Sifting Through the Ashes:

Analyzing Hellblazer, Part 48

Issue #59 “Guys & Dolls Part One: Fallen Women”

Writer: Garth Ennis;

Pencils: William Simpson;

Inks: Mike Barreiro & Kim DeMulder;

Colors: Tom Zuiko;

Letters: Gaspar Saladino;

Editor: Stuart Moore;

Cover: Glenn Fabry;

Shared universes and continuity can be some of the most appealing yet also daunting aspects of comics. On the one hand the existence of multiple characters within a singular setting allows for interesting story dynamics in which events and characters from one book can have drastic effects on a completely different book, and one story honoring is what have helped create comics as the modern mythology in the Western world. While to some this can be seen as an appealing factor as one character, superhero or occult figure, can’t watch over a single world, or stop every crime (and several characters can’t either), it can be intimidating to break into comics because of these very same reasons, particularly in the 1990s when crossovers started becoming all the rage. As series progress, and more and more stories have been told it can be increasingly difficult to keep track of just where the book stands from a narrative standpoint. Question such as “Who is dead?” “Who is injured and has to be replaced by their sidekick?” “Why is this character in jail?” were all common in the 1980s and 1990s in comics (and still are today). While rather isolary titles such as Hellblazer were able to dodge enquiries such as these, the title did have a role in other series, and a continuity all of it’s own documented in Guys & Dolls.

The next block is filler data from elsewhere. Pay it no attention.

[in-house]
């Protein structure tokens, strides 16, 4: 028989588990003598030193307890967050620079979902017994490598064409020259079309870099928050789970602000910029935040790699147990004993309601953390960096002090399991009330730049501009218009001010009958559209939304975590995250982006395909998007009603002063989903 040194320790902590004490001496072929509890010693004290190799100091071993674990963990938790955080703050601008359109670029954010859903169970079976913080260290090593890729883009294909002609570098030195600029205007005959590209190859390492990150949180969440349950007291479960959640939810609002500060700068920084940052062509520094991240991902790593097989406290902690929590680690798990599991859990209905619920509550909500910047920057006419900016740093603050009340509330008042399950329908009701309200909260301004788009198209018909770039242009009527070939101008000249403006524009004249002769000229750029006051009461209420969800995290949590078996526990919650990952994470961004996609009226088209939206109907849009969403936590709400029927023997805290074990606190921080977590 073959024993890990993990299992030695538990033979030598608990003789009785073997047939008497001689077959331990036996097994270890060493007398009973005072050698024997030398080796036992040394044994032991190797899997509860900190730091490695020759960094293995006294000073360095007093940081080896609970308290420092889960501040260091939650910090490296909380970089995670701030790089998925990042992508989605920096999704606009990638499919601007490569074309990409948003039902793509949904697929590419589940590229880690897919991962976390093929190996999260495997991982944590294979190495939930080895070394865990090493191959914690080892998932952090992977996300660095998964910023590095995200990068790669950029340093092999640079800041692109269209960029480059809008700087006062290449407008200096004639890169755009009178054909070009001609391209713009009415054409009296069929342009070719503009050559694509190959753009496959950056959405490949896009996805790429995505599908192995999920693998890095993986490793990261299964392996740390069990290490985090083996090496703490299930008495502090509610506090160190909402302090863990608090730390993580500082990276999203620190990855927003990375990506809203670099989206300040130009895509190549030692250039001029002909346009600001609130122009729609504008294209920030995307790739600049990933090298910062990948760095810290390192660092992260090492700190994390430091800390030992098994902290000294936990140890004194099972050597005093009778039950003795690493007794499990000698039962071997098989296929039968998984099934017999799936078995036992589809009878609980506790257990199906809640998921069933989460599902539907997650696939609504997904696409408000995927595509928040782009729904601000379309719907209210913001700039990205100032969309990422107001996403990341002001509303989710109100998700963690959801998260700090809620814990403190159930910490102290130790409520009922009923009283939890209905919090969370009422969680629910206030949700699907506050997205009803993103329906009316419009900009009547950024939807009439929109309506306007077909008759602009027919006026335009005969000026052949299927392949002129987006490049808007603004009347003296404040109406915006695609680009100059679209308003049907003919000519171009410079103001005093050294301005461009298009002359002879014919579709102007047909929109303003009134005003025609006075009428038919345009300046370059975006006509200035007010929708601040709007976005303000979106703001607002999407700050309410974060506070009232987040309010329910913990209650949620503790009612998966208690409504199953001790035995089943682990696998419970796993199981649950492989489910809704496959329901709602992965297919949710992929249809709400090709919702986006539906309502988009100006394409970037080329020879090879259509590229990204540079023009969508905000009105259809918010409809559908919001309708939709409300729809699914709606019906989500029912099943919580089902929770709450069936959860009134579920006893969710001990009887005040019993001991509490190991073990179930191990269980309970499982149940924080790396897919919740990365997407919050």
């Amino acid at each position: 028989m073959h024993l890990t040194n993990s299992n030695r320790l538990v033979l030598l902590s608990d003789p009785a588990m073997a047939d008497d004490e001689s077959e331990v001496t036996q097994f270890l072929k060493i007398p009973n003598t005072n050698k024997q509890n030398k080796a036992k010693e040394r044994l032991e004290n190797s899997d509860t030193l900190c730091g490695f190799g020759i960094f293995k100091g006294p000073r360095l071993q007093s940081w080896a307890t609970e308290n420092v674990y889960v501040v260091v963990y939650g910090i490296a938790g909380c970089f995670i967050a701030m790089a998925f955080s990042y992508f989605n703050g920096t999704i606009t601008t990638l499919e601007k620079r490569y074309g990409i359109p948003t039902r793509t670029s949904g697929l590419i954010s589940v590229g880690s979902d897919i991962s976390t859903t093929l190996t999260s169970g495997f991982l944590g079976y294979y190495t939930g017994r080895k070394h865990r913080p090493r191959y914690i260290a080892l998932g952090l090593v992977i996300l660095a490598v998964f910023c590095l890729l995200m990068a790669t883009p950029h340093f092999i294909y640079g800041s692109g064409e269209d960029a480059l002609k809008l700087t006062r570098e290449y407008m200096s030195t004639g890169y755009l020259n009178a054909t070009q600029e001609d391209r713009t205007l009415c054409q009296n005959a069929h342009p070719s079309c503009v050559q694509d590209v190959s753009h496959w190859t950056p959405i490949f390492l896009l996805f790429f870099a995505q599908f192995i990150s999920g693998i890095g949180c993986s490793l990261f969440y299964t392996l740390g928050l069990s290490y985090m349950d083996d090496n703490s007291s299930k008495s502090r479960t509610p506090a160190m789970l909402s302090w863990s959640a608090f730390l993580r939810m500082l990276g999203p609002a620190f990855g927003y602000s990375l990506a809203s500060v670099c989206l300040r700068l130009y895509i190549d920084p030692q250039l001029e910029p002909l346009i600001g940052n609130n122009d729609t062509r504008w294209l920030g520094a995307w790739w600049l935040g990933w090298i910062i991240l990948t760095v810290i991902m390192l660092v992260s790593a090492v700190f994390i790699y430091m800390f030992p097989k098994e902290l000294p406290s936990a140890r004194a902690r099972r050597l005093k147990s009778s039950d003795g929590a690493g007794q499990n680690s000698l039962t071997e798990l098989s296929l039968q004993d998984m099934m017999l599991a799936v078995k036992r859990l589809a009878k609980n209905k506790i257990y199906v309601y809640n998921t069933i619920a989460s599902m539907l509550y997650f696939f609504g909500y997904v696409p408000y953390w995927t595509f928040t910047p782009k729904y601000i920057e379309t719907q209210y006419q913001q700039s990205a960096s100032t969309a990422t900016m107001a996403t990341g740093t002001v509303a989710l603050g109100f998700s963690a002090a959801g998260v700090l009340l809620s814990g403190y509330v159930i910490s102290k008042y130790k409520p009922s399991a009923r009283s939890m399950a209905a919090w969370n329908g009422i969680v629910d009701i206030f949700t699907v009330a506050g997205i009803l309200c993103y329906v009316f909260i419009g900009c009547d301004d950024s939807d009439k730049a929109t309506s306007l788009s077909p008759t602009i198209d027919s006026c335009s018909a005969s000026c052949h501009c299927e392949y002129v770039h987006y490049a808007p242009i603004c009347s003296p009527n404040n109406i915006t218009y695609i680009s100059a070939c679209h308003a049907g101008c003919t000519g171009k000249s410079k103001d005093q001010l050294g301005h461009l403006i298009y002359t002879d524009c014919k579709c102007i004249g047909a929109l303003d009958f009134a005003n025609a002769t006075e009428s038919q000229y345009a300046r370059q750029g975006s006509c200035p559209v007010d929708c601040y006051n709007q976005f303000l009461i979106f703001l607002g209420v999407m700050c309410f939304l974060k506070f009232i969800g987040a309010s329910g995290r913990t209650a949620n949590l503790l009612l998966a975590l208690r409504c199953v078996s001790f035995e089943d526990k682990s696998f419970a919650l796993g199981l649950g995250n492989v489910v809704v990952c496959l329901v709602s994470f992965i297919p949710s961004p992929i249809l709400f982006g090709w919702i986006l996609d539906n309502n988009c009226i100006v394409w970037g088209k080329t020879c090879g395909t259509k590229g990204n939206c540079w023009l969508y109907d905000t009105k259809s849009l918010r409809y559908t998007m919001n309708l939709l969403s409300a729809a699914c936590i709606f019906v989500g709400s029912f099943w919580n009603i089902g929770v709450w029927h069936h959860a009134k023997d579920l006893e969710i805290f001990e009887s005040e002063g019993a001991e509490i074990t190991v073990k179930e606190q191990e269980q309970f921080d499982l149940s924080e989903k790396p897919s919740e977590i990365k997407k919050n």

Overall, Ennis’ run on Hellblazer is full of foreshadowing, setting up events years before they play are played out on the page. While this can thankfully be done because of continuity, what makes it memorable is Ennis’ pacing. Events aren’t just oft mentioned and then thrust upon the reader when they are important again to the overall narrative, they are instead slowly eased into which is aided by Ennis character driven narrative as opposed to monster-of-the-month stories1. Fallen Women opens with the succubus Chantinelle, more commonly known as Ellie picking flowers in a garden when The First of the Fallen comes calling upon the demoness. Succubae are most commonly known for being demons that seduce men and steal their souls through sexual activity. The modern interpretation of succubae have them appearing as attractive women who physically engage with their victims while some folklore tales have them appearing as more hideous figures2 that invade the dreams of men. As the notion of an evil being or spirit that seduces lustful men exists beyond Judeo-Christians demonology there are many similar creatures in folklore worldwide. Last seen (and debuting) in issue #43, “Friends in High Places” the reader knows that she and Constantine have some prior history together, but it is not until now, 16 issues later do we start to find out what that history actually is, although “Fallen Women” hints at it.3 Even absent for over a year from the series, the fact that this is a figure that the First of the Fallen is trying to capture and use for some nefarious deeds is enough to make the reader empathize with Ellie and cheer for her as she escapes his clutches jumping from one Hell to the Material flame, clumsily, landing in the Thames as a ball of flame.